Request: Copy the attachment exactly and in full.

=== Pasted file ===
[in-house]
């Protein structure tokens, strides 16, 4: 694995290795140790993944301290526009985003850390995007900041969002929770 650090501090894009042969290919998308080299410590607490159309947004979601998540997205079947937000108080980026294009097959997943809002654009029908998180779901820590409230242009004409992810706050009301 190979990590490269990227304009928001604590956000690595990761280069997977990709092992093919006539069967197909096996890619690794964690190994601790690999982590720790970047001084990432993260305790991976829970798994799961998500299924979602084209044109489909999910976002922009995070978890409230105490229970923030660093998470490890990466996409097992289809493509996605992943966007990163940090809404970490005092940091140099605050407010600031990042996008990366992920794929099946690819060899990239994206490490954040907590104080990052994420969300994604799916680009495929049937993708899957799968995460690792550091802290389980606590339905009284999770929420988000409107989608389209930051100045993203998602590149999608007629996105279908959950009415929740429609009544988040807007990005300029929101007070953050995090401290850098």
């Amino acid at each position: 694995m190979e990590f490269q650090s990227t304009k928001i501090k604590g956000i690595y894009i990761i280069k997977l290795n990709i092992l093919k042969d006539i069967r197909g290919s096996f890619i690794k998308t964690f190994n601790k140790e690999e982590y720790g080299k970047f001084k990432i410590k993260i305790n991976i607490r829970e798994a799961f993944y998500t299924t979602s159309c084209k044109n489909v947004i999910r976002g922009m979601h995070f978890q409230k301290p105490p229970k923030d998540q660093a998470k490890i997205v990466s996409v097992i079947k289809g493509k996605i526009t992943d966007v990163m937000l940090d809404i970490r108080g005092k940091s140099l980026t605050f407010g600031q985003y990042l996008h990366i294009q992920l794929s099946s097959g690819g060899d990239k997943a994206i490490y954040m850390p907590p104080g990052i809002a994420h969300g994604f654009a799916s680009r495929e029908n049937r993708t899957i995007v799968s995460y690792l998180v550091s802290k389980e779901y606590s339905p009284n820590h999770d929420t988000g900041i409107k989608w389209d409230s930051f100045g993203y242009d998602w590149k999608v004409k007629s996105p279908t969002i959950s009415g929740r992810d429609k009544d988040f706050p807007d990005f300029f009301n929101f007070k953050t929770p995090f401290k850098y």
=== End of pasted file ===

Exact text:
[in-house]
């Protein structure tokens, strides 16, 4: 694995290795140790993944301290526009985003850390995007900041969002929770 650090501090894009042969290919998308080299410590607490159309947004979601998540997205079947937000108080980026294009097959997943809002654009029908998180779901820590409230242009004409992810706050009301 190979990590490269990227304009928001604590956000690595990761280069997977990709092992093919006539069967197909096996890619690794964690190994601790690999982590720790970047001084990432993260305790991976829970798994799961998500299924979602084209044109489909999910976002922009995070978890409230105490229970923030660093998470490890990466996409097992289809493509996605992943966007990163940090809404970490005092940091140099605050407010600031990042996008990366992920794929099946690819060899990239994206490490954040907590104080990052994420969300994604799916680009495929049937993708899957799968995460690792550091802290389980606590339905009284999770929420988000409107989608389209930051100045993203998602590149999608007629996105279908959950009415929740429609009544988040807007990005300029929101007070953050995090401290850098």
């Amino acid at each position: 694995m190979e990590f490269q650090s990227t304009k928001i501090k604590g956000i690595y894009i990761i280069k997977l290795n990709i092992l093919k042969d006539i069967r197909g290919s096996f890619i690794k998308t964690f190994n601790k140790e690999e982590y720790g080299k970047f001084k990432i410590k993260i305790n991976i607490r829970e798994a799961f993944y998500t299924t979602s159309c084209k044109n489909v947004i999910r976002g922009m979601h995070f978890q409230k301290p105490p229970k923030d998540q660093a998470k490890i997205v990466s996409v097992i079947k289809g493509k996605i526009t992943d966007v990163m937000l940090d809404i970490r108080g005092k940091s140099l980026t605050f407010g600031q985003y990042l996008h990366i294009q992920l794929s099946s097959g690819g060899d990239k997943a994206i490490y954040m850390p907590p104080g990052i809002a994420h969300g994604f654009a799916s680009r495929e029908n049937r993708t899957i995007v799968s995460y690792l998180v550091s802290k389980e779901y606590s339905p009284n820590h999770d929420t988000g900041i409107k989608w389209d409230s930051f100045g993203y242009d998602w590149k999608v004409k007629s996105p279908t969002i959950s009415g929740r992810d429609k009544d988040f706050p807007d990005f300029f009301n929101f007070k953050t929770p995090f401290k850098y």